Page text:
Cork father and son found guilty of burglary and trespassing on farm

Cork father and son found guilty of burglary and trespassing on farm

William O'Reilly Sr and William O'Reilly Jr, both of 52 Willow Bank Drive, Fairhill in Cork, were found guilty of burglary and trespass respectively at Clonakilty District Court,

A 57-year-old grandfather of 24 and his 34-year-old son have avoided prison and warned against committing burglaries and trespassing on rural farms.

William O'Reilly Sr and William O'Reilly Jr, both of 52 Willow Bank Drive, Fairhill in Cork, were found guilty of burglary and trespass respectively at Clonakilty District Court, despite their insistence that they had gone to a farm in Kilbrittain on September 23 last year simply to ask the farmer if they were selling scrap metal, old batteries, and a mobile home.

The court heard from farmer William O'Driscoll that he and his son had come upon a red van in their yard that they did not recognise. There was nobody in the van, but when they approached a shed near the milking parlour they saw a man inside.

Having told the man he was trespassing, another man came over a nearby gate. The farmer called gardaí and blocked the red van from leaving with their own vehicle. 

Defence solicitor Flor Murphy put it to the farmer that the men had entered the property because there was no gate or signage telling them to keep out, and that they were there to enquire about scrap metal and old batteries.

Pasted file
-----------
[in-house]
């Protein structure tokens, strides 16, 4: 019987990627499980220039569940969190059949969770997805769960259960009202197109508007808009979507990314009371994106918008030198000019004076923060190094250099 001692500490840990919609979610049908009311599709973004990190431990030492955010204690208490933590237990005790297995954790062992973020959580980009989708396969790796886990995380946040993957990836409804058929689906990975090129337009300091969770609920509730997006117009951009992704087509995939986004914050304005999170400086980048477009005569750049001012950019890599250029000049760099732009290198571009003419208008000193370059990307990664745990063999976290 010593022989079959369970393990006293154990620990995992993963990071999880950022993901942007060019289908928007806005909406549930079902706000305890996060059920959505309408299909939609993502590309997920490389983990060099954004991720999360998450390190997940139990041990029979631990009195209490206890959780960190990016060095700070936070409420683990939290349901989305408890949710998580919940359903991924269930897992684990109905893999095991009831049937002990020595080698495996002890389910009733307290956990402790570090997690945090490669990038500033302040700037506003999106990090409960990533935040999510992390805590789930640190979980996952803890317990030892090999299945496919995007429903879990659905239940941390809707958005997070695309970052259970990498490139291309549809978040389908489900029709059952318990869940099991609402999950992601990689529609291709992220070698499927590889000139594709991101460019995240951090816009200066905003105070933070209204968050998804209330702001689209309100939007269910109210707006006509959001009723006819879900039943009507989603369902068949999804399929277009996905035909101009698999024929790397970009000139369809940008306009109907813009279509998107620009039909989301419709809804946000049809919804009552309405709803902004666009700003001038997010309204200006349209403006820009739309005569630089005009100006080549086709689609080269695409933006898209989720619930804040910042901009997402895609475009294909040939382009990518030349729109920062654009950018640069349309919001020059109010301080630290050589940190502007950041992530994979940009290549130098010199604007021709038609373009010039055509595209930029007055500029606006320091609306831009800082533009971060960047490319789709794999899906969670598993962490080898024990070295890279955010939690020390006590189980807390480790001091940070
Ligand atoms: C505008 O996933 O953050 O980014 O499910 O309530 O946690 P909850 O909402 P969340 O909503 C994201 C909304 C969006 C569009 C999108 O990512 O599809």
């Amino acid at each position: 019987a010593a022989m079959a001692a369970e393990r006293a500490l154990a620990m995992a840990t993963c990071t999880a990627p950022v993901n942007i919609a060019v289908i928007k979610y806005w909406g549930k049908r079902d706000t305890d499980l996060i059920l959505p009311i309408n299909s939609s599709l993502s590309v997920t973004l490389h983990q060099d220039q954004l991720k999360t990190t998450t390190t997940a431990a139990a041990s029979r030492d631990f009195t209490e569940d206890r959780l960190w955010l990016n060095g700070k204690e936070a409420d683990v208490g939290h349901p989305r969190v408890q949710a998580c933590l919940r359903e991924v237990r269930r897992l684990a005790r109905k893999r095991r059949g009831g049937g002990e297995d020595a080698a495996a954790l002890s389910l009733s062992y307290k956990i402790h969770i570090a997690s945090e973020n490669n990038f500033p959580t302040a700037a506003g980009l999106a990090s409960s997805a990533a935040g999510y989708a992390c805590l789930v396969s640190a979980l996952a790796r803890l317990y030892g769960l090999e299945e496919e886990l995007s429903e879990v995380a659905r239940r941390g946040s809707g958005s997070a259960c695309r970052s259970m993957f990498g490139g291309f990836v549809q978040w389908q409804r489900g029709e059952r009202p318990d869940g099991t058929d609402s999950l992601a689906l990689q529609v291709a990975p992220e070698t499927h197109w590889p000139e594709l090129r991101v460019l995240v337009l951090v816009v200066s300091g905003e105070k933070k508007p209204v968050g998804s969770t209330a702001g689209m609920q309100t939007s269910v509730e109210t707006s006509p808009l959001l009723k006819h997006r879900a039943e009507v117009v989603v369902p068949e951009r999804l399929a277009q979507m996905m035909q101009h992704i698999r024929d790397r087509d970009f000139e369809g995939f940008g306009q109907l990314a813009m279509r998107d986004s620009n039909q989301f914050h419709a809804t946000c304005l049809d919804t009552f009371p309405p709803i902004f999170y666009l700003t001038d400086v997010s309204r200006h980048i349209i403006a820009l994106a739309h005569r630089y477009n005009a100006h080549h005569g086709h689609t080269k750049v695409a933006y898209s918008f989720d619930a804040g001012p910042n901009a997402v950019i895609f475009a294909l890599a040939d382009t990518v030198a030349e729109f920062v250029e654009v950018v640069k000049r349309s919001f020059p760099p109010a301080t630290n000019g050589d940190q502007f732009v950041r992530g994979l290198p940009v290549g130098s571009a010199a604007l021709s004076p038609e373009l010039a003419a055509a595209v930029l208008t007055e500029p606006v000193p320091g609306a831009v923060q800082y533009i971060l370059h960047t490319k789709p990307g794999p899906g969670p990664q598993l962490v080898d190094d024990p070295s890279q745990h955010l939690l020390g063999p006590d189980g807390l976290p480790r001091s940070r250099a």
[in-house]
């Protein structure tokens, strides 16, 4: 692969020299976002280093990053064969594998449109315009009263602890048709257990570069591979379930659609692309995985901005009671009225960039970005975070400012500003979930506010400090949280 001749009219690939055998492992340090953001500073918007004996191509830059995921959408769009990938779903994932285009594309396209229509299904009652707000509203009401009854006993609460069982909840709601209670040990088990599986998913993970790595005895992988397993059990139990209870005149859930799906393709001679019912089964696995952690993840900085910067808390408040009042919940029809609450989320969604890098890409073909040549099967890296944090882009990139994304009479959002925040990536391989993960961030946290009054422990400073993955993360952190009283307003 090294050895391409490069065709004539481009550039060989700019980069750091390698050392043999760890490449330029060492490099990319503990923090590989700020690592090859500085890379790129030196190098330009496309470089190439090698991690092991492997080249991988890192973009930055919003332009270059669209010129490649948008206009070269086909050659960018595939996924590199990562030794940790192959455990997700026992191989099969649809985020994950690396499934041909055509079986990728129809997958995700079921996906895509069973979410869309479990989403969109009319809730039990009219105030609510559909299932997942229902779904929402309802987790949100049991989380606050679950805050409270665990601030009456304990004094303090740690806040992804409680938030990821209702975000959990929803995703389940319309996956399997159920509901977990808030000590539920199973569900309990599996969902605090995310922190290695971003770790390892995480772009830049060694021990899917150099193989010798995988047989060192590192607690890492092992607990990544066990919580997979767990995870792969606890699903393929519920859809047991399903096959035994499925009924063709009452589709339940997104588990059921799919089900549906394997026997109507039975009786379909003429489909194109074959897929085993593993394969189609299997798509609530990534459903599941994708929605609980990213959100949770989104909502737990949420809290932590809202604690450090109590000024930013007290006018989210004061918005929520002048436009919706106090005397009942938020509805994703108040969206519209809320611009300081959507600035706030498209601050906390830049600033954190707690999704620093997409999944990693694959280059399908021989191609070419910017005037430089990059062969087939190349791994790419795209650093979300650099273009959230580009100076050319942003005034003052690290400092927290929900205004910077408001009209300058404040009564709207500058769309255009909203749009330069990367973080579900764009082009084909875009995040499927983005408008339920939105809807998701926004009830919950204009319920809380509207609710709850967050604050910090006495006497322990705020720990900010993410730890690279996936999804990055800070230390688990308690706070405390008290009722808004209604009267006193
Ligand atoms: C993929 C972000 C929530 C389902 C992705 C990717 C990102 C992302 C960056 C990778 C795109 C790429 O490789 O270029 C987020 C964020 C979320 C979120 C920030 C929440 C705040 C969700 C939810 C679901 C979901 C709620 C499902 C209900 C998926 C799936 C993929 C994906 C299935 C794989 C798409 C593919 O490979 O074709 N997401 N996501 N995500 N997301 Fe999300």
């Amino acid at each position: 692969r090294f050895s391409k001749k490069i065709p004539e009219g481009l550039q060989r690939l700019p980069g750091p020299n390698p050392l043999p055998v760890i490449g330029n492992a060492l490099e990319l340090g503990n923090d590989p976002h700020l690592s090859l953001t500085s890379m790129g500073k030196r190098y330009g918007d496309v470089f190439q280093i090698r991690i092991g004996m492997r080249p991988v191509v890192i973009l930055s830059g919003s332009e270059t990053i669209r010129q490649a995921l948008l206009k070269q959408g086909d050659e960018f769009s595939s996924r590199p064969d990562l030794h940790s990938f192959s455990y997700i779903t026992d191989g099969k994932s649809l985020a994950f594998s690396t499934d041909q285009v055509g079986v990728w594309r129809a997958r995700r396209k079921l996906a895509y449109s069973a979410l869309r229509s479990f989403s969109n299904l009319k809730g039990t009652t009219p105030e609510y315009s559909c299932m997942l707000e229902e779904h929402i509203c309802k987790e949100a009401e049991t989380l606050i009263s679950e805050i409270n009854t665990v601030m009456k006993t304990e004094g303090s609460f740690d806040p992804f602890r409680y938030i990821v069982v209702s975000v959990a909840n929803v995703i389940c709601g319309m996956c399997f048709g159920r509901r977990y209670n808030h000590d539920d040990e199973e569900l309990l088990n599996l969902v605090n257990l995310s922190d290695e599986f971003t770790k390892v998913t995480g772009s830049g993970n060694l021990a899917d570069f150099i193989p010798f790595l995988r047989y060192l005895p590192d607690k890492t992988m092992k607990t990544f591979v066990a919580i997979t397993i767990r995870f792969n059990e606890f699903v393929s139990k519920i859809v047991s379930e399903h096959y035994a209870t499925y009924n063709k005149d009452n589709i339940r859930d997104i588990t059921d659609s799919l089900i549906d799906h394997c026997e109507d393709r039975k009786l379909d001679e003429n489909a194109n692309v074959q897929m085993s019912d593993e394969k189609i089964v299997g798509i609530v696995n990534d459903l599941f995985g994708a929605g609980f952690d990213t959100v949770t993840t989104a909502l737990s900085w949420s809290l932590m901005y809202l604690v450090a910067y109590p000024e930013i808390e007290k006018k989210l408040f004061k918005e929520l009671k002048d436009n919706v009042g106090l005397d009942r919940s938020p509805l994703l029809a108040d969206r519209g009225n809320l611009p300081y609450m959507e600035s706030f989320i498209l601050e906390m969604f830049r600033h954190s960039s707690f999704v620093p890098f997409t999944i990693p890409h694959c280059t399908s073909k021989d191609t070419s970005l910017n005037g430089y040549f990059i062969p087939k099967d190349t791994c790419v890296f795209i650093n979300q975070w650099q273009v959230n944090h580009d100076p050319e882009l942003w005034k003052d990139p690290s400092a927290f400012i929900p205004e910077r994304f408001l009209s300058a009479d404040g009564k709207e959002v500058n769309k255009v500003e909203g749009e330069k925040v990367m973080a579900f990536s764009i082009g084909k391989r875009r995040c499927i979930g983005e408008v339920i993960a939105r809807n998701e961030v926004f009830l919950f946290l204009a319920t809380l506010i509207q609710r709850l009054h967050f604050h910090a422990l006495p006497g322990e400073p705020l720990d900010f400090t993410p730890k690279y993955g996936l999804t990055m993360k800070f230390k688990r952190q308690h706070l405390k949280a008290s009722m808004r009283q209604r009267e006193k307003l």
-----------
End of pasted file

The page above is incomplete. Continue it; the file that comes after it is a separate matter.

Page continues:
Mr O'Reilly Sr told the court that he had entered the shed to call out to let anyone potentially inside know that he wanted to do business. 

If that method of calling to farms to ask about trading scrap metal was not acceptable, then there would no way of doing such trade, he insisted. He was not there for burglary, he said.

Apology

Mr O'Reilly Jr told the court that he wanted to apologise to the farmer for causing such angst but that they meant no harm.

Their solicitor told Judge Colm Roberts that the question of "mens rea", or whether the intent to commit a crime was present, was the crux of the issue. His clients had no such intention, he said.

Judge Roberts said he was satisfied that criminal intent was present and convicted the men.

The court was told by Inspector Debra Marsh that Mr O'Reilly Sr has 29 previous convictions, including for possession of stolen property, while Mr O'Reilly Jr had 32 previous, including four for theft.

Mr O'Reilly Sr had 10 children and 24 grandchildren, he told the court. Mr O'Reilly Jr was employed as a labourer at present, he said.

Judge Roberts said that since both men had not come to the attention of gardaí since the incident, he would impose a six-month and four-month sentence on Mr O'Reilly Sr and Mr O'Reilly Jr respectively, suspended for two years. Mr O'Reilly Sr was also banned from driving for three months.

'We are trying to avert tragedies'

Judge Roberts asked the men if they were aware of the dangers of stealing from derelict or unoccupied places.

"Some people could have shotguns," he told them.

Tragedies have been known to happen in Ireland because of these types of situations, and "we are trying to avert tragedies", Judge Roberts said.

In October 2004, farmer Pádraig Nally fatally shot an intruder on his land in Co Mayo and raised nationwide discussion about homeowners' use of reasonable force in protecting their homes.

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